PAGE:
Oh I’m going to have fun writing this trip down memory lane.  I’ve just read my brother’s (John Stewart) story and just about fell over laughing and crying with Lynn Daly’s (or skoosh as we called her) stories.  What awesome memories.  So now it’s my turn…

My earliest memory of KASC and the old baths was actually learning to swim.  I thought the pool was so wide!  John’s story has just reminded me it was 14yds! I remember my first ‘width’ somewhere around the 3ft mark without the touching the bottom. My mother Grace was in the water with me.  She had got me ready for it by putting a belt (yes a belt!) round my neck and towing me across! Was it just me or did it seem like there were hundreds of kids crammed into that pool doing everything from learn to swim at the shallow end to serious training at the deep end! From about 5yrs old through till about 8yrs old I remember going to the 5.45pm training session a few nights each week and got to go to the first hour of the evening session that ran from 8pm till 10pm. I think I started morning training a few mornings per week when I was about 10yrs. My memory of morning training was walking from Bellfield to the baths leaving home about 6.25am for a 7am start.  Who would let their kid do that now!  It was freezing mostly in the pool (especially the shower area) and not enjoyable experience.  I didn’t have the best attendance record!  Margot King and Gordon Coleman were my coaches in those early days.  Monday morning training was the worst as the heating had been off at the baths over most of the weekend!  I do remember one Monday morning when that wasn’t the case though as one of the workers had forgotten to turn off the heating! The entire baths was like a sauna that morning – luxury!

Training in a 33 1/3 yd pool was a bit different – especially when most of the time it wasn’t ‘flooded’.  In reality it was probably only about 20yd by the time you were a bit generous stopping short of the green line, stood up, did a couple of steps followed by a dive, followed by another push off the bottom to another dive and started swimming!  Then it was frustrating when it came to push off the deep end and your feet went through the gaps between the bars and you missed your turn!  I remember heaps of times having diving competitions off the ‘small step’ at the shallow end (into 9inches of water!).  Brian Colvin spent most of his time belly flapping as he was notorious for going too deep on normal dives.  The odd brave soul dived off the ‘big step’!  When it was ‘concession’ (well remembered Lynn Daly!) time and the pool was flooded, the pool seemed like a ‘mile’ long! One particular memory of the old baths was actually nearly drowning when I was around 13yr old! It was the annual Kilmarnock Academy School gala.  Murray Wallace (another KASC swimmer) and I were in ‘Loudoun House’ at the school and between us we cleaned up the points in helping Loudoun win easily that year.  At the end of the gala though there was the novelty race. Murray and I got dressed up in McVities penguin costumes, which were full cotton and weighed a ton when dry!  My father Harry had worked for McVities for years and got the costumes for us as they were ex-promotional ones. Murray and I wore flippers and the idea was that one sat inside a big rubber car tyre inner while the other pushed or pulled you to half way then you swapped over to the end.  When Murray and I jumped in the weight of the sodden costumes dragged us under and we barely made it to the end. Everyone thought it was hilarious and thought we were playing a joke – we were really drowning! We came last by the way!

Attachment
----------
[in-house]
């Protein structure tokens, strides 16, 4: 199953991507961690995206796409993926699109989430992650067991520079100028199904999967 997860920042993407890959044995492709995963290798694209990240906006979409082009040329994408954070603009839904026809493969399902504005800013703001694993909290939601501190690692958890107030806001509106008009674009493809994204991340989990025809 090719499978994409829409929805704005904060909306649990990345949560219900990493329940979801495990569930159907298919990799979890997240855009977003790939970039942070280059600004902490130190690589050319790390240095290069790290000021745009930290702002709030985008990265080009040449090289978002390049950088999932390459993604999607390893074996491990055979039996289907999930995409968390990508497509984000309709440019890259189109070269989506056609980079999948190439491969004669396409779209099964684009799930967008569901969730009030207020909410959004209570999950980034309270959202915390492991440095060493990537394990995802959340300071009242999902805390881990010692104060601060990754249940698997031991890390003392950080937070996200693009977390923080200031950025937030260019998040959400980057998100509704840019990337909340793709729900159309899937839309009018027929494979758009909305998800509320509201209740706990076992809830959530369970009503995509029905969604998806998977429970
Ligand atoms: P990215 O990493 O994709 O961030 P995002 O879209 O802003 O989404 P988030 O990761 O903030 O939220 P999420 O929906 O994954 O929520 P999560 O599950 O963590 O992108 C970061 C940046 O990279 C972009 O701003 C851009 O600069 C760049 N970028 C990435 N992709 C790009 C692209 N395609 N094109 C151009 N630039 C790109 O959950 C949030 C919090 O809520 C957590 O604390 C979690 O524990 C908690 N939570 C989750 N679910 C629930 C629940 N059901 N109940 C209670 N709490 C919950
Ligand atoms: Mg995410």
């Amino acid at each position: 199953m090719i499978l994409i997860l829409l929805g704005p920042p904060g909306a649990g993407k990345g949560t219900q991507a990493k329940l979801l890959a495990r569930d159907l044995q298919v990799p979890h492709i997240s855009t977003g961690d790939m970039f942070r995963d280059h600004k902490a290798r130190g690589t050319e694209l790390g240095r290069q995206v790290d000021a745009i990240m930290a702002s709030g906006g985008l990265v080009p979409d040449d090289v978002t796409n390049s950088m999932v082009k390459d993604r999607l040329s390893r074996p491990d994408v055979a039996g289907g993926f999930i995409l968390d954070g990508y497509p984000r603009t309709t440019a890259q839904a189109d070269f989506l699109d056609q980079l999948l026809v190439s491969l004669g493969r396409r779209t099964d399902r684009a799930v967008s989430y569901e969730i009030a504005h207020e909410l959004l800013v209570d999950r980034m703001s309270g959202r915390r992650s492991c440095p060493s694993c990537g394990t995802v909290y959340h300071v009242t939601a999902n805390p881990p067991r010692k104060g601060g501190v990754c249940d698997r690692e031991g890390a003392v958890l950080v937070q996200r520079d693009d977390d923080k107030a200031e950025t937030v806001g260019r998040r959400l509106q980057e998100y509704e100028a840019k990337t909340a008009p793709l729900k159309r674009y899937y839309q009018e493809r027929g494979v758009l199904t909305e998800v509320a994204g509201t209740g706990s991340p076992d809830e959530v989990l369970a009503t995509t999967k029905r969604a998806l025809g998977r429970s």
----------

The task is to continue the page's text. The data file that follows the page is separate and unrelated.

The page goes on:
I was mostly a breaststroker but also dabbled in a bit of freestyle and the odd medley.  Backstroke always let me down. I didn’t win that many cups during my time at KASC – but the one I remember fondly was the Victory Cup for boys under 12 years freestyle over 33.3 yards.

I was so proud to have won that cup because my father Harry and brother John had both won that cup at some time. As far as I can recall it is still the only cup in the club with 3 family members’ names on the same cup.

I have great memories of training times around the summer school holidays. Usually there would be a bunch of us just basically staying around the pool or going over to the Howard Park between trainings. I also remember (as so vividly recalled by Lynn Daly in her story), Sunday afternoon trainings up at Loudoun Academy in that tiny pool.  I did wear goggles though Lynn and yes the chlorine was still bad! I also remember the trip to Kulmbach in Germany where we had a great time.  I think I was around 17yrs old at the time.  The bus trip was hilarious to and from London and the swim meet was a great experience.  I remember it being really hot and was thankful that I was swimming breaststroke in an open air pool on a sunny day. The backstrokers had a nightmare!  It was a bit of a different swim meet as you raced your heat with others of similar entry times – regardless of age! I spent a lot of time with ‘Herman the German’, Thomas Heinl, the Bittners, and Gudrun (who was the love of my life as a 17yr old!).  The beer festivals were great fun – even though I didn’t drink. My dad was hilarious – even without a drink in him.  He really was my hero My brother John and I were so lucky to have such dedicated parents who took part in everything we did.  Grace and Harry’s lives were KASC, whether it was coaching, secretary, cooking, organising town twinning, parties or whatever.